The primacy of moral virtue and ethical integrity in personal, business, and professional life
A Modern Orthodox school will implement curricula that provide instruction in both mitzvot bein adam laMakom (laws that govern our relationship to God) and mitzvot bein adam leHaveiro (laws that govern interpersonal relationships) and nurture a school culture that values and promotes the ideal of hessed (such as community service or social action). It will not condone unethical behavior on the part of its staff and students and will condemn such behavior on the part of any member of the Jewish community.
The need to set common educational goals for boys and girls, young men and young women
In a Modern Orthodox school, boys and girls will be given equal opportunities to study Torah and halakha. The equality of opportunity does not necessarily mean identical curricula, but no subject in Jewish studies should be officially declared "off limits" to any student. Modern Orthodoxy neither promotes nor prohibits coeducation; it supports individual schools in the educational decisions that are best for them.
The centrality of the State of Israel to the religious and national existence of the Jewish people
A Modern Orthodox school will advise all its students to personally experience life in Israel, to be cognizant of its needs and goals, and to have a working knowledge of Modern Hebrew. It may also call upon them to plan for aliyah to Israel, and to become actively involved in promoting Religious Zionist values in both Israel and the Diaspora. A Modern Orthodox school will say Hallel on Yom Ha'Atzma'ut and Yom Yerushalayim.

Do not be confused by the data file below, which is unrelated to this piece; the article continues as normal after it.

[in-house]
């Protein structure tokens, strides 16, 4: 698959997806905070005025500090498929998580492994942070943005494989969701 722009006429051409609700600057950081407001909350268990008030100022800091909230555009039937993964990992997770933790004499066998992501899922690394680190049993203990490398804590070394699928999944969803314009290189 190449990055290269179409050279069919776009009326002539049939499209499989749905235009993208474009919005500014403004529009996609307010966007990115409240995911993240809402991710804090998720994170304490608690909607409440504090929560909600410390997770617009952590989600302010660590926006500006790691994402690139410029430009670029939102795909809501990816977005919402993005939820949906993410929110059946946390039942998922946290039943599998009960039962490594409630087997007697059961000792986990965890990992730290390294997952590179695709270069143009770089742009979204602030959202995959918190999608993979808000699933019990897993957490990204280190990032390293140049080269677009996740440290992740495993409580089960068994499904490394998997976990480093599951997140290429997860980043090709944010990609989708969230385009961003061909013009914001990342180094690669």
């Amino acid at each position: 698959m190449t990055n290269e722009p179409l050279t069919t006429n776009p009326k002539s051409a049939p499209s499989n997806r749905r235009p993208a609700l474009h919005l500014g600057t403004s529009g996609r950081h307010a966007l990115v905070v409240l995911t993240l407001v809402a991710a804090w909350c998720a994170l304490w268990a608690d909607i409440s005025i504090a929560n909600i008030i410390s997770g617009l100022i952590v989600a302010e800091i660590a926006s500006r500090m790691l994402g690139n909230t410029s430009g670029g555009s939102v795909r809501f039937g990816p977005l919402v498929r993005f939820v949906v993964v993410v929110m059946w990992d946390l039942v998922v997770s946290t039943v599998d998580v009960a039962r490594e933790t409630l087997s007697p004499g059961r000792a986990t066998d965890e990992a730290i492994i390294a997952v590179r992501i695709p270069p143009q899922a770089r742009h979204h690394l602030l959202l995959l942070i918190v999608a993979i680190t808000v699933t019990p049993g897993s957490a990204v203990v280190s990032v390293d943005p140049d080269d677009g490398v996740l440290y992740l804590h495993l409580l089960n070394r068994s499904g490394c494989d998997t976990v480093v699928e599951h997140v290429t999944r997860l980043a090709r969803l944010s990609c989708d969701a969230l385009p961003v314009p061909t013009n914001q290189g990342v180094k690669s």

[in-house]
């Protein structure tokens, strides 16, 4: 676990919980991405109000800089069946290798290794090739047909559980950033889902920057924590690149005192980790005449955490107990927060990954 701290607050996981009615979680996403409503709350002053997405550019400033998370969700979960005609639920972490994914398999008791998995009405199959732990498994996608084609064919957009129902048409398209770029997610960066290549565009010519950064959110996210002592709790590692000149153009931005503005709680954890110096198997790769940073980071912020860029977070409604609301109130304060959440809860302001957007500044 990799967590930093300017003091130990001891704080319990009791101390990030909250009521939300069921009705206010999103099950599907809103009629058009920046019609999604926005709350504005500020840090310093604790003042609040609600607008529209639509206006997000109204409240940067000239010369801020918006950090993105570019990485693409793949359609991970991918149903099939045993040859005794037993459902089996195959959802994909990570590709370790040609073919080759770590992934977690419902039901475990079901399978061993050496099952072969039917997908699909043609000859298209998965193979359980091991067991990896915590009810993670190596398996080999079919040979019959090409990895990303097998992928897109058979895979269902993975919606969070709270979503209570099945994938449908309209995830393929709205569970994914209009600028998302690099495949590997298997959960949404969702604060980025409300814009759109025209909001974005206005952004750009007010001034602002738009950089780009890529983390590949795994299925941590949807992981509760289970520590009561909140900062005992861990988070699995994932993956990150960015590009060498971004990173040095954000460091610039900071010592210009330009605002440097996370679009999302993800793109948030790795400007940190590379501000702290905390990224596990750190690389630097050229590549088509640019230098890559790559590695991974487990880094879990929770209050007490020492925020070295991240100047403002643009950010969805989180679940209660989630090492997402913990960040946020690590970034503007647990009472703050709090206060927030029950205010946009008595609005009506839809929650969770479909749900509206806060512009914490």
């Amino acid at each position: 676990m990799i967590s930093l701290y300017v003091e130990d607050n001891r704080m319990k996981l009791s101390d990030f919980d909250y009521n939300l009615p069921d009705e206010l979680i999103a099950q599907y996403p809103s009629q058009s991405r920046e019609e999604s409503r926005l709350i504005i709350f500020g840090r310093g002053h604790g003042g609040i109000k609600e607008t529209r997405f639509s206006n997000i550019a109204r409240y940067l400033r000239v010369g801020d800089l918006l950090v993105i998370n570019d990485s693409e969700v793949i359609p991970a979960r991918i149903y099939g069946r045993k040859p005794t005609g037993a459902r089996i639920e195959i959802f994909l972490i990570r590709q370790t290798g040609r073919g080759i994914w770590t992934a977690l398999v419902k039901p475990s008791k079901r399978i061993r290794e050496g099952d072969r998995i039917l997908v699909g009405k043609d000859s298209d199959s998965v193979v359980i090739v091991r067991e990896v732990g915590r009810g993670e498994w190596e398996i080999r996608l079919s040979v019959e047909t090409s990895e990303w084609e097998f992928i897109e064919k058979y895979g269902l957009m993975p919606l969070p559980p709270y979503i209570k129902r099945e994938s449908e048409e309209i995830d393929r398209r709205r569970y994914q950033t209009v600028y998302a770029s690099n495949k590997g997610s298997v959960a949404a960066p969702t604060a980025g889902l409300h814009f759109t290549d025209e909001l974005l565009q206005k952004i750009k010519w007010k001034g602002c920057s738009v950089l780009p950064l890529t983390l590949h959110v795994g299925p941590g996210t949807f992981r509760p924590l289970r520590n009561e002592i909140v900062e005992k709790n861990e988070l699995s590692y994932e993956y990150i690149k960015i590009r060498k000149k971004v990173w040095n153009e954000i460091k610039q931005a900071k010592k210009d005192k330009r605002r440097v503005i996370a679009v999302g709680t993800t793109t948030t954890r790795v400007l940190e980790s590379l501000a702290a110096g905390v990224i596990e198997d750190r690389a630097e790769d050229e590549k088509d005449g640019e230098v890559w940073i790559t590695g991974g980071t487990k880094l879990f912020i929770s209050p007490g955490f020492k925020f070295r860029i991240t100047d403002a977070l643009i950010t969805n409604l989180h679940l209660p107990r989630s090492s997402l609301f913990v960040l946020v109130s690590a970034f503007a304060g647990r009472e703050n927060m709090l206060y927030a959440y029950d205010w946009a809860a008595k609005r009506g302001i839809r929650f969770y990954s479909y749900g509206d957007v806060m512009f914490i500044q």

The value of all segments of the Jewish community
A Modern Orthodox school will emphasize to its students that the major events of Jewish history, which have shaped our national identity, have involved and affected all Jews. It will admonish its graduates to love all Jews, maintain contact with them, and work with them on communal issues without regard to their denominational affiliation. It will not decline to participate in Jewish communal events due to the participation of non-Orthodox Jews.
The Torah as the possession of all Jews
A Modern Orthodox Day School will enroll children of non-Orthodox, non-observant homes as students in the belief that the opportunity to study Torah should not be denied to anyone of the Jewish faith.